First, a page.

As we drove onto our next point, we passed through many native american communities. It was very eye opening to see the poverty and living conditions surrounded by the desert. We continued further into monument valley at the UT-AZ border. While everything was shut down due to Covid, we pulled over for photos and to admire.
Nearing the end of the day since we had left Wahweap, we arrived in valley of the gods. The kid brother to monument valley. I honestly loved valley of the gods more than monument valley. So much tourism was attached in monument valley, where as it was a single dirt road with miles of desert to admire with no signs of human existence in valley of the gods.
Once we got settled, we bouldered around a bit wishing we had a trad rack to get on top of these towers. We opted to cowboy camp and watch the stars. I don’t think I got more than a few hours of sleep, and it’s easy to see why.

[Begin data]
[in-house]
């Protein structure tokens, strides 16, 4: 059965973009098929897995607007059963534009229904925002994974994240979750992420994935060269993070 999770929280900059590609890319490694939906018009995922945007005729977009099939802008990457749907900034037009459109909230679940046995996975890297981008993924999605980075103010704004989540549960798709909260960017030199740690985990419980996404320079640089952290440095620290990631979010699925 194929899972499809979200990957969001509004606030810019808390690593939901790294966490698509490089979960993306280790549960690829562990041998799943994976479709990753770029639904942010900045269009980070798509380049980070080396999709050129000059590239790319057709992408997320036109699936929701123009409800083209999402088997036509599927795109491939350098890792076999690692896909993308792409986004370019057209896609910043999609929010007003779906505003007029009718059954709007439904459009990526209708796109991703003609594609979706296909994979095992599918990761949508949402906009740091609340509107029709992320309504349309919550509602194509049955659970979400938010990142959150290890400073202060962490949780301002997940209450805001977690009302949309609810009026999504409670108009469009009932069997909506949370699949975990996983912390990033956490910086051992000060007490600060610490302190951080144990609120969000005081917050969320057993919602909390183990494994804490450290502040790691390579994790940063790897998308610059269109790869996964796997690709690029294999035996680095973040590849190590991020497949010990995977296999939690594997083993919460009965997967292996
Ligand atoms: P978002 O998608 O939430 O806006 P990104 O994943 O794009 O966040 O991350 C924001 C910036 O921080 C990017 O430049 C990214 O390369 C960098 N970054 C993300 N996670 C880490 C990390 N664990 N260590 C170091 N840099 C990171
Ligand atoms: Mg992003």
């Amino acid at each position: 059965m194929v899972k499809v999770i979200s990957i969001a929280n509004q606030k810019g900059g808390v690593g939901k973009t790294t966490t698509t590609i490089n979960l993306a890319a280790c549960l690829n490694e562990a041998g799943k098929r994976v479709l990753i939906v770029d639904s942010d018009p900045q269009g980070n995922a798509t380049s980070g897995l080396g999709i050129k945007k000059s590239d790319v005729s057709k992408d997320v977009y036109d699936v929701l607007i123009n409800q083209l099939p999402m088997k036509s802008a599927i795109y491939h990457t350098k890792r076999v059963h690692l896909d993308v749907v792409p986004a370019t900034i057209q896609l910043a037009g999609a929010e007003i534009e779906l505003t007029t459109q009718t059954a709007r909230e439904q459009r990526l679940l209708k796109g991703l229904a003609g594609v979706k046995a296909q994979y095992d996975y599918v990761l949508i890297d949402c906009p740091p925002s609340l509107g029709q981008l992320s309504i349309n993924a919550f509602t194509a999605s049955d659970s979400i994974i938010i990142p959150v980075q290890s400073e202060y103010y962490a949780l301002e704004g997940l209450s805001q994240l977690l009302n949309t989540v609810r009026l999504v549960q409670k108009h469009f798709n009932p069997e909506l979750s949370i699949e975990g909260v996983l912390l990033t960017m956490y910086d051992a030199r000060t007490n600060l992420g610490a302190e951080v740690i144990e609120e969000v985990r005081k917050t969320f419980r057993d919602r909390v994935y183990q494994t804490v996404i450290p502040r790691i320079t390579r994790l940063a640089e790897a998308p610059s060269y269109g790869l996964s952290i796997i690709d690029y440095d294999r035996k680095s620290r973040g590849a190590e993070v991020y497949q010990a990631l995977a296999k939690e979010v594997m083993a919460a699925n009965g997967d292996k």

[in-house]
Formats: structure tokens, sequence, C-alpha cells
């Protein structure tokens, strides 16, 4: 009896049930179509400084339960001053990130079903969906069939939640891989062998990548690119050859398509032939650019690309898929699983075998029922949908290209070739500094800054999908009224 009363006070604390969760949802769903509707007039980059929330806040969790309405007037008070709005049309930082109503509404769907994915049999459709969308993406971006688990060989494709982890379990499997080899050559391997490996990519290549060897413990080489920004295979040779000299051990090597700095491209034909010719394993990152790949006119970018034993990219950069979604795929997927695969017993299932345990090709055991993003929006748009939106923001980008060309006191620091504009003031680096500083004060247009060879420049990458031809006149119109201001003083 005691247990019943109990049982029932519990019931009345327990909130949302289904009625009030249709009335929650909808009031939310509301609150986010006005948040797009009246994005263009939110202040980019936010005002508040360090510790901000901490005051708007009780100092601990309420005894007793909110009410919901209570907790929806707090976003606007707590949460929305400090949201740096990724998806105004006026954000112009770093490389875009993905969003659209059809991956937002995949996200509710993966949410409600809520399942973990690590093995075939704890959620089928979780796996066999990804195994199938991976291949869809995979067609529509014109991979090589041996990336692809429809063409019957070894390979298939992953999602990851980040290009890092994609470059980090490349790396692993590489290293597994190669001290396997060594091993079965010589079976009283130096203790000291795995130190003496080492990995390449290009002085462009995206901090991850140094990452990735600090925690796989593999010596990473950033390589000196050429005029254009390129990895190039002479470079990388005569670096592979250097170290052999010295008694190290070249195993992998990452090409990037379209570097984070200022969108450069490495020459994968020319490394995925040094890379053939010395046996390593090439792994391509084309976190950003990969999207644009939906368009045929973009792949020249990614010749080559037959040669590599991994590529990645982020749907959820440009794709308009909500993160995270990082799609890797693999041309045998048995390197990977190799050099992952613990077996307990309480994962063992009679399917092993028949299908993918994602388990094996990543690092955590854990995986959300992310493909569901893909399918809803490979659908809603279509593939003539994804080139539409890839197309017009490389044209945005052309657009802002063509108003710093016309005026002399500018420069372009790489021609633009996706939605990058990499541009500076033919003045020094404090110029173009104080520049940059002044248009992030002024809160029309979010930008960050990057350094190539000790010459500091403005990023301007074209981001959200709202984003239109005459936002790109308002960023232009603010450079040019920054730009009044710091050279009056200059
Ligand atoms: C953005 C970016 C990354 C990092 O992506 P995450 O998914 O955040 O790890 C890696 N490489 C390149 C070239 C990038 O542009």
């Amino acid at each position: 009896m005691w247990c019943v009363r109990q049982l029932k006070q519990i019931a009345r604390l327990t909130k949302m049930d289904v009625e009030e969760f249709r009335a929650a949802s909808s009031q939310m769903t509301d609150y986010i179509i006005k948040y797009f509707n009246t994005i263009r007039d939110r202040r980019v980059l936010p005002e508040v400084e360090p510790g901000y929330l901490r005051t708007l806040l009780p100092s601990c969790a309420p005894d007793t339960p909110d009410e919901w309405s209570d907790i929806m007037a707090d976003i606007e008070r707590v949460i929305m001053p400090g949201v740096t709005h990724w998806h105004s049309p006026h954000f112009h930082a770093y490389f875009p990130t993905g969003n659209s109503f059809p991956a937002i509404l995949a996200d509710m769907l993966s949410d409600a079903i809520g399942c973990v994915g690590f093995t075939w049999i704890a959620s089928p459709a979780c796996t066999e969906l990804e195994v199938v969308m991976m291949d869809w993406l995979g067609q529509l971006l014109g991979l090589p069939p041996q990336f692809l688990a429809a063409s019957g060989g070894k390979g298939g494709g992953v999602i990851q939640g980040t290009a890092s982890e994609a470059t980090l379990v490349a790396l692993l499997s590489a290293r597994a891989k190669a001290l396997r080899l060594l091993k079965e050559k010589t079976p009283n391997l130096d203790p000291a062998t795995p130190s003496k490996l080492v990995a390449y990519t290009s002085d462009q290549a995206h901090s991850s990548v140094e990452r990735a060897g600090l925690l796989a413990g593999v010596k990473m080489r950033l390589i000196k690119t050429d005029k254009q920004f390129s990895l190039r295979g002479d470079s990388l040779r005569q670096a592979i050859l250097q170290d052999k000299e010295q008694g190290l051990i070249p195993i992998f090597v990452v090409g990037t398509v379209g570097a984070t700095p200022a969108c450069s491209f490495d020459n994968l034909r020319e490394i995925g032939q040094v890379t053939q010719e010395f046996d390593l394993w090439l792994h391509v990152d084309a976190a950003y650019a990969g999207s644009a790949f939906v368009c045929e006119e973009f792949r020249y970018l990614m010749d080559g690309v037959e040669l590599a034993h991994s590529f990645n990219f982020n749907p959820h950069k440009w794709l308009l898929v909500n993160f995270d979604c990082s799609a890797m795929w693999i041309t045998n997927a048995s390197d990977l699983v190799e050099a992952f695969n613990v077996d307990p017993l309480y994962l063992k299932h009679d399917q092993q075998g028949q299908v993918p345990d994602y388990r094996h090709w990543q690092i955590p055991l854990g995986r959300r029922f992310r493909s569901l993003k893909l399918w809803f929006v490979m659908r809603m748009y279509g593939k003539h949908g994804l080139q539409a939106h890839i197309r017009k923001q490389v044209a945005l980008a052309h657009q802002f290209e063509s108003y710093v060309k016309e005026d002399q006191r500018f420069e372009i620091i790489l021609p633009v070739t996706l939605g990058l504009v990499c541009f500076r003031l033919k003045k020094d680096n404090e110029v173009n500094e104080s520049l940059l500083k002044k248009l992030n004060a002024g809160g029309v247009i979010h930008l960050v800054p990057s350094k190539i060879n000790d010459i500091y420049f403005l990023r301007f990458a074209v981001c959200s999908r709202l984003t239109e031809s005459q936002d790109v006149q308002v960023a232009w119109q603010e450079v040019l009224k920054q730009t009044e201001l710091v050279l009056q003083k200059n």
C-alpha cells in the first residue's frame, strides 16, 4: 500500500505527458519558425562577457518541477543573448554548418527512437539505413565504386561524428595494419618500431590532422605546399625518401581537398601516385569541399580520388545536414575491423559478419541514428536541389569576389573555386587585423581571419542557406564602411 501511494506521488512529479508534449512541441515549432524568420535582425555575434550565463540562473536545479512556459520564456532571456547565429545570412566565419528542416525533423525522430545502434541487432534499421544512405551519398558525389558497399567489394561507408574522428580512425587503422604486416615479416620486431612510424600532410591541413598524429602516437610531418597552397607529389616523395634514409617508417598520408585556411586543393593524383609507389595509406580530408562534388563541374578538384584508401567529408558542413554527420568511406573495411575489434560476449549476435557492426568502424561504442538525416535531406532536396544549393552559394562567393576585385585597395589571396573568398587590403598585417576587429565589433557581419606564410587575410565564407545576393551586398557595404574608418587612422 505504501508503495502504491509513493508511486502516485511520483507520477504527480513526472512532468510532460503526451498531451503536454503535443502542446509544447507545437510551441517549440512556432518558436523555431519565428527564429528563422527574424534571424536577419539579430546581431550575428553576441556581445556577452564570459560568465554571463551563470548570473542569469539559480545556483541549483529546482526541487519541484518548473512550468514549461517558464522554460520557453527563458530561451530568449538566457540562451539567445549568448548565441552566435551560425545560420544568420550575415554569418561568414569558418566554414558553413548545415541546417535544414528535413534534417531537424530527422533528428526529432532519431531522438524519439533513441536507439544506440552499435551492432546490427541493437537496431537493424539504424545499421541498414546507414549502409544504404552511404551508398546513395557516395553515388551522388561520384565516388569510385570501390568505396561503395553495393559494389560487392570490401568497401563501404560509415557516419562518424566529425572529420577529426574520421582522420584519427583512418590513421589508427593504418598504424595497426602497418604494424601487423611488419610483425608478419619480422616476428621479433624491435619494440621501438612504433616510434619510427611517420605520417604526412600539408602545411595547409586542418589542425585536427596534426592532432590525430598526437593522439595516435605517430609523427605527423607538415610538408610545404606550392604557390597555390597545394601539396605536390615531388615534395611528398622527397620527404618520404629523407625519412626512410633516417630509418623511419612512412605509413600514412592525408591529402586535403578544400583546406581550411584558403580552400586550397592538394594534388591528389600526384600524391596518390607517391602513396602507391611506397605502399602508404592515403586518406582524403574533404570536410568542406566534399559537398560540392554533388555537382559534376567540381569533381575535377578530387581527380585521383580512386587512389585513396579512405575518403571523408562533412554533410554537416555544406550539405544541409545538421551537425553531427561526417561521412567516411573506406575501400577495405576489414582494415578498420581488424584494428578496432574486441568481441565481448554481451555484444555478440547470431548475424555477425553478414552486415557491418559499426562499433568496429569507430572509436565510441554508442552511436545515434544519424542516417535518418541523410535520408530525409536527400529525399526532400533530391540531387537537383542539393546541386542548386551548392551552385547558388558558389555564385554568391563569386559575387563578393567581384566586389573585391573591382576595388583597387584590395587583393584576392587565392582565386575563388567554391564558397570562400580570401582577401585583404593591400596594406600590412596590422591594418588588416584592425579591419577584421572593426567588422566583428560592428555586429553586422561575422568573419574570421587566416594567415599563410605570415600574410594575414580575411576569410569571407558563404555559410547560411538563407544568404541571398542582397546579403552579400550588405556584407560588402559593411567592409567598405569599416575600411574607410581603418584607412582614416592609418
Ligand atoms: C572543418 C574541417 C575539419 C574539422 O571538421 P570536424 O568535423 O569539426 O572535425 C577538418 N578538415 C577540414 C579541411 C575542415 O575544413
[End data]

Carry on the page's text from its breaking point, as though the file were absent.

The reason we had chose to camp at Valley of the gods was to access Grand Gulch quick for the day 3’s hiking as well as drive one of my favorite segments of road in Utah, the Moki dugway. A 3 mile road descending off of the top of the Cedar Mesa.
As we reached the top of the mesa, we had one more pitstop before we began our long hike of the trip, House on fire.
This area of Utah is amazing, hundreds of ruins stand like the inhabitants will return at any moment. Pottery, arrowheads, and other artifacts line the canyons. It truly is a priceless gem showcasing ancient civilizations. Grand gulch is the brightest gem in the area, with ruin after ruin, and numerous pictographs all along a river wash. That would be our destination for the next few days.
I had planned for us to first spend a night in Fish and Owl canyon, then move over into the Grand gulch.
Fish and Owl canyon is a 17 mile loop going down and up two separate canyons. We chose to go down owl canyon and come up fish.
The canyon starts with a dramatic drop off with a ruin under a rock dome alcove. It continues losing elevation rather steep with very unique rock formations.
As we continued further down canyon, we noticed the sky slowly changing from blue to gray, then to a darker gray. Anytime you are in the desert, dark clouds spell trouble with a flashflood possibility. We hoped the clouds would move away, but eventually they begin to open up.